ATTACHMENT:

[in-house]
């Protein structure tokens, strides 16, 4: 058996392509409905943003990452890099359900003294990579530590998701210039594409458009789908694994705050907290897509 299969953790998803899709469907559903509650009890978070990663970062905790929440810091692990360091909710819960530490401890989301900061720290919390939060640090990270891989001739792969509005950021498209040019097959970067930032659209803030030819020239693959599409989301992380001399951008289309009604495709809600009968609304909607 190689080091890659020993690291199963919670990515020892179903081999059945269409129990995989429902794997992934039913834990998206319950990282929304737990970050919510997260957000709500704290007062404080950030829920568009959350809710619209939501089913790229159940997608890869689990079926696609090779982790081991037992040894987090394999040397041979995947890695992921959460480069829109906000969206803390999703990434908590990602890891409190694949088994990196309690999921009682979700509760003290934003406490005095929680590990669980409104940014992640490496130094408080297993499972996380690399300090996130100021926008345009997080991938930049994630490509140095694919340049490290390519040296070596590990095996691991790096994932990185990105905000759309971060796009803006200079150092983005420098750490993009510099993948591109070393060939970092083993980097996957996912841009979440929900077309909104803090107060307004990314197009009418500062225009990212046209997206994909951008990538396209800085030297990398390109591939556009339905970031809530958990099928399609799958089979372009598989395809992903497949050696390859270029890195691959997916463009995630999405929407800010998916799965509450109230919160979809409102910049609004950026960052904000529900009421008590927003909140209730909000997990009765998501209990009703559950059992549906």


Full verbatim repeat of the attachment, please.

[in-house]
């Protein structure tokens, strides 16, 4: 058996392509409905943003990452890099359900003294990579530590998701210039594409458009789908694994705050907290897509 299969953790998803899709469907559903509650009890978070990663970062905790929440810091692990360091909710819960530490401890989301900061720290919390939060640090990270891989001739792969509005950021498209040019097959970067930032659209803030030819020239693959599409989301992380001399951008289309009604495709809600009968609304909607 190689080091890659020993690291199963919670990515020892179903081999059945269409129990995989429902794997992934039913834990998206319950990282929304737990970050919510997260957000709500704290007062404080950030829920568009959350809710619209939501089913790229159940997608890869689990079926696609090779982790081991037992040894987090394999040397041979995947890695992921959460480069829109906000969206803390999703990434908590990602890891409190694949088994990196309690999921009682979700509760003290934003406490005095929680590990669980409104940014992640490496130094408080297993499972996380690399300090996130100021926008345009997080991938930049994630490509140095694919340049490290390519040296070596590990095996691991790096994932990185990105905000759309971060796009803006200079150092983005420098750490993009510099993948591109070393060939970092083993980097996957996912841009979440929900077309909104803090107060307004990314197009009418500062225009990212046209997206994909951008990538396209800085030297990398390109591939556009339905970031809530958990099928399609799958089979372009598989395809992903497949050696390859270029890195691959997916463009995630999405929407800010998916799965509450109230919160979809409102910049609004950026960052904000529900009421008590927003909140209730909000997990009765998501209990009703559950059992549906």